6. Stir 2-4 tablespoons of puree into your favorite boxed Mac and Cheese sauce. I often even blend the sauce in the blender and then pour it over the Mac, so there is no visible chunks. This makes for a nice yellow sauce that your kids will love.

7. Spread just a little puree on a PB & J sandwich before adding peanut butter.

8. Spread just a little puree on grilled cheese sandwich before adding the cheese.

9. Make Sweet Potato Quick Biscuits (sub butternut squash).

Sweet Potato Quick Biscuits

10. Make Pumpkin Chocolate Chip Muffins (sub butternut squash).

Pumpkin Chocolate Chip Muffins

11. Make Pumpkin Banana Bread (sub butternut squash).

Pumpkin Muffins

12. Make Coconut Flour Pumpkin Chocolate Chip Muffins (grain-free) (sub butternut squash).

coconut flour pumpkin muffins

13. Use any of this puree in Dark Chocolate Banana Baked Oatmeal.

Dark Chocolate Banana baked oatmeal

14. Make Whole Wheat Chocolate Pumpkin Waffles (sub butternut squash).

healthy whole wheat pumpkin chocolate waffle recipe

15. Make Blueberry Pumpkin Baked French Toast (sub butternut squash).

healthy baked french toast recipe

16. Make Brownie Baked Oatmeal (sub butternut squash).

baked brownie oatmeal recipe

17. Make Pumpkin Protein Waffles (sub butternut squash).

Pumpkin waffles

18. Make Easy Cheesy Mexican Chicken in the slow cooker (hint: this recipe already includes butternut squash!).

Easy Cheesy Mexican Chicken - A delicious and healthy slow cooker recipe!

19. Make Whole Wheat Pumpkin Pancakes (sub butternut squash).

Whole Wheat Pumpkin Pancakes

20. Use it as a sub for sweet potato in our Turkey Chili!

Turkey Chili

Print

How to Make Butternut Squash Puree (+ 20 Ways To Use It In Recipes)

  • Author: Thriving Home
  • Prep Time: 15 mins
  • Cook Time: 45 mins
  • Total Time: 1 hour
  • Yield: 3-4 cups
  • Category: Puree
  • Method: Roasting
  • Cuisine: American

Description

Try one of these methods (roasting or boiling) to make the perfect butternut squash puree.


Ingredients

  • One whole butternut squash
  • Softened butter or olive oil

Instructions

Boil Method:

  1. Fill a large pot with water, leaving room for the butternut squash pieces, and bring to a boil.
  2. Meanwhile, rinse your butternut squash well, scrubbing with a veggie brush if needed.
  3. Then, with a very sharp knife, cut off the stems of the butternut squash. Then, cut them in half lengthwise.
  4. Scoop out the seeds and strings with a spoon. You can either discard them, save and roast them like you would pumpkin seeds, or dry them out and use as garden seeds for next year.
  5. Cut the rest of the squash into large chunks. The pieces should be roughly the same size (about 2 inch pieces) and able to fit into your pot. No need to be precise here or to undertake the difficult task of peeling them!
  6. Carefully drop the butternut squash pieces into the boiling water. Boil for about 10-15 minutes or until very tender.
  7. Strain the pot into a colander in the sink. Rinse with cool water to stop the cooking process.
  8. Use your hands to separate the skin from the flesh. Discard the skin. It should peel away very easily.
  9. Place the bright orange flesh into a food processor or blender and pulse until smooth. Or use a potato masher by hand to puree your butternut squash.

Roasting Method:

  1. Preheat oven to 400 degrees F.
  2. Then, with a very sharp knife, cut the butternut squash in half lengthwise. No need to peel!
  3. Scoop out the seeds and strings with a spoon. You can either discard them, save and roast them like you would pumpkin seeds, or dry them out and use as garden seeds for next year.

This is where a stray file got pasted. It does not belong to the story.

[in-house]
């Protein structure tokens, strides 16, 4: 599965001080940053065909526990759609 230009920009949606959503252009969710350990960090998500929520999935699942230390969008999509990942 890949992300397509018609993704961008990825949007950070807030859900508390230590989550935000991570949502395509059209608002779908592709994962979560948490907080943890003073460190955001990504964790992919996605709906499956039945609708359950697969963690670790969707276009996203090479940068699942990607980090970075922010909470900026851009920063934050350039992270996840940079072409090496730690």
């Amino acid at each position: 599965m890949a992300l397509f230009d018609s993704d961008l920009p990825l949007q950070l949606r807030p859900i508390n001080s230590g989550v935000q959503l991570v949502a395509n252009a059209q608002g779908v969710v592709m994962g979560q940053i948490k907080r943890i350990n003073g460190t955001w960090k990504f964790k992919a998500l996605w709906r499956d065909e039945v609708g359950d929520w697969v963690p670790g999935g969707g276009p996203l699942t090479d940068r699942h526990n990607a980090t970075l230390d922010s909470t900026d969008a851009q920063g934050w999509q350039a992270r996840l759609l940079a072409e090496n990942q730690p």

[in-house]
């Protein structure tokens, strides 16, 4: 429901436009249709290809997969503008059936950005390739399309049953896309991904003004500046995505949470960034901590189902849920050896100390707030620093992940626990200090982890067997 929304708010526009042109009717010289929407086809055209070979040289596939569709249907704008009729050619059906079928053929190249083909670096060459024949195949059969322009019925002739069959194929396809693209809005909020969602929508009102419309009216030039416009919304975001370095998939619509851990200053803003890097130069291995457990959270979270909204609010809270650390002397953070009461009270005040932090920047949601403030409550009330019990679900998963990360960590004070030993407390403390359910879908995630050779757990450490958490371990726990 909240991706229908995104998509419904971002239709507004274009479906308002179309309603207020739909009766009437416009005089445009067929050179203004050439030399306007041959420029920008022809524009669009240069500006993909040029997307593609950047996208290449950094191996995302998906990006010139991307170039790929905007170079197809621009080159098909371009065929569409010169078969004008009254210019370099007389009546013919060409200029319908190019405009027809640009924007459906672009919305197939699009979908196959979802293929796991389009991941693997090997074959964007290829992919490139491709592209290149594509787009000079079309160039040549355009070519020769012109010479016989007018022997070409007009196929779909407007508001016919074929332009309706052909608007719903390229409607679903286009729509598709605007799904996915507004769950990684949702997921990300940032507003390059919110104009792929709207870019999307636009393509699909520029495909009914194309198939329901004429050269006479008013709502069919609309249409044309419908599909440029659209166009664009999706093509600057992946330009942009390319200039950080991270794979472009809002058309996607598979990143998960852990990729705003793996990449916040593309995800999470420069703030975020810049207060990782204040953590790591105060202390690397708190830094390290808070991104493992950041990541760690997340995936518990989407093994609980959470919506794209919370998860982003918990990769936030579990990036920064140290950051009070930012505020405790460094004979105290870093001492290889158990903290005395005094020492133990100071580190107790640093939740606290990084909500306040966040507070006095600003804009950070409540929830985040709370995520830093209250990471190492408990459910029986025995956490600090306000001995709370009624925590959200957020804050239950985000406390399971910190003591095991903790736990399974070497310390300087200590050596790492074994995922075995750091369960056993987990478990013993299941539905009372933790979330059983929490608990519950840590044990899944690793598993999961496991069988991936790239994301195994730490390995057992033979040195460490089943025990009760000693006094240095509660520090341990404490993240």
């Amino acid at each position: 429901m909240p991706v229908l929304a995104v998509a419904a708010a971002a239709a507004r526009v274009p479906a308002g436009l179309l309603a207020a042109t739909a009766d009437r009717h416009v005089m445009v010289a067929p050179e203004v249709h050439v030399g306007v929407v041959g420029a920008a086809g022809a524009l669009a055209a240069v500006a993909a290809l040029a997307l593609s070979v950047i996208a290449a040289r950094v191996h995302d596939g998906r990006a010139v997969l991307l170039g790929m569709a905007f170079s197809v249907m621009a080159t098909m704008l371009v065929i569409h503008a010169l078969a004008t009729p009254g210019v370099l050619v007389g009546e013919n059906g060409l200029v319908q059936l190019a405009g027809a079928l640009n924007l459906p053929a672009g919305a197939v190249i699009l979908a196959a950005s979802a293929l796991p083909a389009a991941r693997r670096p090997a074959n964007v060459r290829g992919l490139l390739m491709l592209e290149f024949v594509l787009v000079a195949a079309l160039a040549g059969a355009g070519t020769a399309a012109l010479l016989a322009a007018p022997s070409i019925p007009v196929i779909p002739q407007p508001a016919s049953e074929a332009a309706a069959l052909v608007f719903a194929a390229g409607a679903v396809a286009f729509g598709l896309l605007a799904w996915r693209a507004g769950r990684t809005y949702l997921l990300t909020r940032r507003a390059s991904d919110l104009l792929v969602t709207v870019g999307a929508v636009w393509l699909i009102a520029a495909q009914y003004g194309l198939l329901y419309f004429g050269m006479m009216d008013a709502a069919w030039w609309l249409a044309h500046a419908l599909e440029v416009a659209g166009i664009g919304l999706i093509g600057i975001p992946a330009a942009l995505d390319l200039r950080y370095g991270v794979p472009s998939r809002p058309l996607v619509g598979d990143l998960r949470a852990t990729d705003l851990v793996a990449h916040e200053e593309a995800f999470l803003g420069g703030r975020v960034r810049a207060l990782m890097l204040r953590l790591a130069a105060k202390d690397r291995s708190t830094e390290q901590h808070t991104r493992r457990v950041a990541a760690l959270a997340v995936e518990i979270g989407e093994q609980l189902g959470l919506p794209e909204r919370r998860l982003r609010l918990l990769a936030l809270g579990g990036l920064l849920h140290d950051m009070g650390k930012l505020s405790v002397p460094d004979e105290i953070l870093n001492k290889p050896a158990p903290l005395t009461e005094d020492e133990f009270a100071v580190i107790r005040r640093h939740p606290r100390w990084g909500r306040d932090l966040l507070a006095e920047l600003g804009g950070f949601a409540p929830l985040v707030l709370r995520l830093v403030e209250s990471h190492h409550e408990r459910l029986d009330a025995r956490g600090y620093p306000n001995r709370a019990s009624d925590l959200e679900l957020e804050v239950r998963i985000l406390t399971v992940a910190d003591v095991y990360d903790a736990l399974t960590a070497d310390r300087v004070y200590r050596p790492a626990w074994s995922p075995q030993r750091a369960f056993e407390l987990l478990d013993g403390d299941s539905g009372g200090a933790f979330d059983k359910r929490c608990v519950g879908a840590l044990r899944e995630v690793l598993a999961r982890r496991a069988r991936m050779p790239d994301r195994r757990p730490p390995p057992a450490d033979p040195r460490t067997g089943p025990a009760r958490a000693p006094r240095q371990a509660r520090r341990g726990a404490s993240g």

4. Rub the insides with 2 tablespoons softened butter or olive oil.
  5. Place squash on a baking sheet that has been brushed with a bit of olive oil (or covered in parchment paper) and roast. Check the squash after 30 minutes to see if it is soft enough to be fork tender. If not, keep adding 5 minutes of roasting time until it is. Usually takes 30-45 minutes, depending on the size of your squash.
  6. When done, remove squash from oven. When it’s cool enough to handle, use your hands or a large spoon to separate the skin from the flesh. Discard the skin. It should peel away very easily.
  7. Place the bright orange flesh into a food processor or blender and pulse until smooth. Or use a potato masher by hand to puree your butternut squash.
  8. Store in a sealed container in the fridge for up to a week.

Notes

Freezer Meal Instructions:
To Freeze:
Bake squash completely. Let cool. Puree. Then freeze in freezer bags or containers for 3-6 months. I would suggest dividing the puree into 1 cup portions when freezing. Put each 1 cup portion in a small ziptop baggie and then place all the baggies in a gallon-size freezer bag. This will allow you to pull out only what you need for a recipe.

To Prepare:
Pull out individual sized containers for whatever recipe you are using.

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4 replies
  1. Judi B says:

    To roast squash you can just scrub the outside, place on foil lined baking sheet. Bake at 350 to 400 degrees, for 30 minutes, turn over and continue baking until soft, test by piercing with a knife about halfway down the length the squash. Depending on the size and oven temp it should be 20 to 45 minutes longer. Let cool for 15 minutes, cut in half, scoop out seeds, then pulp. This way you don’t have to try and cut the raw squash in half, which isn’t easy to do.
    I’ve also done them whole in a Nesco roasting oven on the baking rack and it seems to cook them faster.

    Reply
  2. Elizabeth D. says:

    Thank you for the wonderful ideas. I also cook it by washing the whole squash well and putting it into my slowcooker (on low for 6-8 hours or so.) I let it cool down a bit, cut it in half and scoop out the seeds. Then the rest just scoops out of the skin ready to be purees and used.

    Reply